Bemidji State receives federal funds for nursing, tech education

BEMIDJI, Minn. – Bemidji State University received a belated holiday gift in late December when it received more than half a million dollars in federal appropriations to support its nursing and engineering technology programs. The funds were part of an appropriations bill signed into law by President Bush on Wednesday, Dec. 26, 2007, which included nearly $4 million in funds for Minnesota State Colleges and Universities (MnSCU).

That spending bill provides $2.8 million in federal funds for nursing education, renewable energy, engineering technology and child protection programs at eight MnSCU institutions.

From that funding, Bemidji State will receive a total of $584,000 to support its nursing and technology education programs. Of that total, $243,000 will be used to increase the number of baccalaureate-trained nurses entering the workforce in northwestern Minnesota and surrounding areas. The funds will pay for curriculum materials and equipment for skills laboratories. The other $341,000 will help northern Minnesota companies remain competitive by preparing engineering technology graduates for technical manufacturing processes.

“I am pleased with the exceptional support we have received from our congressional delegation,” BSU President Dr. Jon E. Quistgaard said. “I know they have to make difficult decisions based on competing interests, and that makes the outcome even more gratifying. I want to congratulate our faculty and administration who conceived the concepts that led to this result.

“I look forward to visiting with our congressional representatives to express my personal gratitude for their support,” Quistgaard added.

Bemidji State began its initial work to secure federal earmark funding in 2006.

“We began pulling the initiative together at that time and had to put forward academic needs we felt were well-positioned to receive funding,” BSU Provost and Vice President for Academic Affairs Dr. Joann Fredrickson said. “I can’t say enough about the leadership of the deans and the department chairs in advancing academic priorities through this source of funding, something we had not done before as a University. This was not the work of just a few people — it was a shared effort across campus.

“The timing of the funding could not be better for the University,” Fredrickson added. “It falls in line with a lot of other things that are coming for these two programs. We’re getting money where we need it, when we need it.”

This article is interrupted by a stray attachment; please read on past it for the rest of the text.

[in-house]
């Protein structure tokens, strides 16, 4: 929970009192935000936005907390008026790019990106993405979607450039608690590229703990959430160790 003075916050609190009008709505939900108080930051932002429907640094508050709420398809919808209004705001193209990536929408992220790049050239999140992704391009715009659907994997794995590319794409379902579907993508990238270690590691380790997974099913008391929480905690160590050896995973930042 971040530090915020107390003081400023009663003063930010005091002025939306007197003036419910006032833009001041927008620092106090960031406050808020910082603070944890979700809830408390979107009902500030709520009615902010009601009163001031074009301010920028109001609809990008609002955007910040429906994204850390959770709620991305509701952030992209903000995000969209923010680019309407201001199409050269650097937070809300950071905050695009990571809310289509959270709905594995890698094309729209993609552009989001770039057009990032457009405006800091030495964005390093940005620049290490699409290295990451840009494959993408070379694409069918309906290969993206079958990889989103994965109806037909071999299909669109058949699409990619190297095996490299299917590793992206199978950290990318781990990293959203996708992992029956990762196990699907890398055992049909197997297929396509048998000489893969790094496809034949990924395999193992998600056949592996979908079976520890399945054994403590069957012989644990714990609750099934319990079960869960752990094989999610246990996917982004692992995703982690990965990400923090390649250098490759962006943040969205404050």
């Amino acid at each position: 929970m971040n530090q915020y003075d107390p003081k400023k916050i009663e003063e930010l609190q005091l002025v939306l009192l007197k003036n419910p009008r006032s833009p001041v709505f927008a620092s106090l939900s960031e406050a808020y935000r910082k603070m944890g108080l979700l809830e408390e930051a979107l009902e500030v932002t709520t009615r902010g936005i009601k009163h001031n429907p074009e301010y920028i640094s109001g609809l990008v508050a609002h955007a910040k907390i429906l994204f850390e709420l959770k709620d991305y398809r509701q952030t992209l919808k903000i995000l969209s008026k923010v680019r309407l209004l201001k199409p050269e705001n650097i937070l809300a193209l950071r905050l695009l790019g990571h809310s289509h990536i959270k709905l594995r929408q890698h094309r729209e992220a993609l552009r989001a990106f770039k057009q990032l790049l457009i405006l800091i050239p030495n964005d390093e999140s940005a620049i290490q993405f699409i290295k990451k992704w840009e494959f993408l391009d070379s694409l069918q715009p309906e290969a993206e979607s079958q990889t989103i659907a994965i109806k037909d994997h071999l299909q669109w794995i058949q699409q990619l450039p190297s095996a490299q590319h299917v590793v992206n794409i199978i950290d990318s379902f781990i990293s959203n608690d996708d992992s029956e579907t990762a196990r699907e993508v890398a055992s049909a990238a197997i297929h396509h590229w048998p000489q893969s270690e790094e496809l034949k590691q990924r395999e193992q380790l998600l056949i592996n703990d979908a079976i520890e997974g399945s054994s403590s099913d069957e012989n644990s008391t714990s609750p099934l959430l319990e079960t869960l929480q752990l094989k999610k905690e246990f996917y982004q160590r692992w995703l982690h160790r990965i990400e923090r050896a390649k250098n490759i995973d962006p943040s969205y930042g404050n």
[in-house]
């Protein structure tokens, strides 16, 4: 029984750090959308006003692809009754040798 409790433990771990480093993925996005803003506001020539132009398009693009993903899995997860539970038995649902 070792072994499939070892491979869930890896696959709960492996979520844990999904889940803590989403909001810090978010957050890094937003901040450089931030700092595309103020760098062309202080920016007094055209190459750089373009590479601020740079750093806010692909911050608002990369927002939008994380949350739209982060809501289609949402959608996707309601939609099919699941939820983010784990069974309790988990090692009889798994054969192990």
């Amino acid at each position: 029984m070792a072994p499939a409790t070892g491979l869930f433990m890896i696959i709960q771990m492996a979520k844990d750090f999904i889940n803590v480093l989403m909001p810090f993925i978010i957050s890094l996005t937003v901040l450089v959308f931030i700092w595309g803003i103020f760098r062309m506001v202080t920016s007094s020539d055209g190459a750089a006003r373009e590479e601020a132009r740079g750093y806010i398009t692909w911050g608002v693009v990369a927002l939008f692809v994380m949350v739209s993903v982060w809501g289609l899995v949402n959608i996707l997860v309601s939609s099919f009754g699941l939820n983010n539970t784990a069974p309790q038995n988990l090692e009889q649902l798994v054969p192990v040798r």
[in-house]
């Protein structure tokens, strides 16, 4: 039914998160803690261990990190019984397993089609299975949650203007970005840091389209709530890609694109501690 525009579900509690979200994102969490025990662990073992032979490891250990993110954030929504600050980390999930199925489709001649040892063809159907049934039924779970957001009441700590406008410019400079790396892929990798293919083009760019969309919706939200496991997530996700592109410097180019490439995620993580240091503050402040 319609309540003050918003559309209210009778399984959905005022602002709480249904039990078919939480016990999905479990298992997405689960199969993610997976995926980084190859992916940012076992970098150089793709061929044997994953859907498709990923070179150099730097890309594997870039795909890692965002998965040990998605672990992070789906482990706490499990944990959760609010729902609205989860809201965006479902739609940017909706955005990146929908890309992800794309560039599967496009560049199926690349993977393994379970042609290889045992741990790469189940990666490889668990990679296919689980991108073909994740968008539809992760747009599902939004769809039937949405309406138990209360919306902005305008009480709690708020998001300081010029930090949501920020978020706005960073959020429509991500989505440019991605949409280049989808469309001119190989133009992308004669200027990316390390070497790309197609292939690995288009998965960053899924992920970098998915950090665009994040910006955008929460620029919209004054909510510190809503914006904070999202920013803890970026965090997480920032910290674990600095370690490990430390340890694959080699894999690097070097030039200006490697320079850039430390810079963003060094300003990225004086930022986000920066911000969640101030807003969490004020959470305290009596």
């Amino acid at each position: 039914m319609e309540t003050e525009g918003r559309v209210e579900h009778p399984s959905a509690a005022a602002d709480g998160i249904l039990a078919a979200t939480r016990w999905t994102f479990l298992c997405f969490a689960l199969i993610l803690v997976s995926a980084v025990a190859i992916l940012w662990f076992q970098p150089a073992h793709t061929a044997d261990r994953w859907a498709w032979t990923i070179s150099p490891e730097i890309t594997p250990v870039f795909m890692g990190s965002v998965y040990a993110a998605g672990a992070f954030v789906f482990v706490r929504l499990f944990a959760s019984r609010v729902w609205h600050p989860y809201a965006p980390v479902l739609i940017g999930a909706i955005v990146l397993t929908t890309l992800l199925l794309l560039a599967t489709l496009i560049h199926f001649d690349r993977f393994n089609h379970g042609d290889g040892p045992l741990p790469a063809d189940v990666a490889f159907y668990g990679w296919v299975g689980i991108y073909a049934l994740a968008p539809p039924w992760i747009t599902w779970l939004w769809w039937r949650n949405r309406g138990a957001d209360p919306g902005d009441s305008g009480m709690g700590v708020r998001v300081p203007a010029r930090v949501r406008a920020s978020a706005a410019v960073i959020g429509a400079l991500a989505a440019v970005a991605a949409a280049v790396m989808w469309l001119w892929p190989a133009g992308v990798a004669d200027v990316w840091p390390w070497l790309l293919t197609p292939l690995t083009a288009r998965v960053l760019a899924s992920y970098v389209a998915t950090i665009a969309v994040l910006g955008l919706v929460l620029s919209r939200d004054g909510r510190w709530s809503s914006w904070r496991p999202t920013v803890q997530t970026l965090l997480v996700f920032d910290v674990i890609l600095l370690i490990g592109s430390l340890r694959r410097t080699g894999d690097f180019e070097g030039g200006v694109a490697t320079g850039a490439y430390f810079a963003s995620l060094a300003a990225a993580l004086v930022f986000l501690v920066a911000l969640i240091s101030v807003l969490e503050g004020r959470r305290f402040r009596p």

Bemidji State has sought to expand its programs in nursing and applied sciences to meet the University’s goal of responding to the educational needs of the regional, state-wide and national work forces with new program offerings.

• Department of Nursing
The $243,000 in funding for Bemidji State’s nursing program will help support its emerging four-year-track nursing education program. The funds will be used to develop curriculum materials and aide in resource procurement, with specific focus on:

• Adding skills specifically related to the care of American Indian patients and the complexities of rural health strategies
• Developing core knowledge in health promotion, risk reduction, disease prevention, illness and disease management, ethics, and health care systems and policy
• Preparing students to employ cutting-edge technology in the delivery of health care

“This funding is timely and essential to our new lab facilities at Bemidji State,” Gwen Verchota, development director and assistant professor in the Department of Nursing, said.

• Department of Technological Studies
The $341,000 in funding for Bemidji State’s Department of Technological Studies will focus on capital improvements for its engineering technology and industrial technology programs, with targeted goals of:

• Obtaining equipment for the automated manufacturing lab
• Providing funding for annual maintenance and upgrades to the department’s equipment, hardware and software

“The department is grateful to the State’s congressional delegation for its work in securing these funds,” Darren Olson, chair of the Department of Technological Studies, said. “We are excited about the ability these funds will provide for us to deliver state-of-the-art programs.”

The Minnesota State Colleges and Universities system comprises 32 state universities and community and technical colleges serving the higher education needs of Minnesota. The system serves about 240,000 students per year in credit-based courses and an additional 135,000 students in non-credit courses.

For more information about the BSU Department of Nursing, please call (218) 755-3860, or visit it on the Web at For more information about the BSU Department of Technological Studies, please call (218) 755-2950, or visit it on the Web at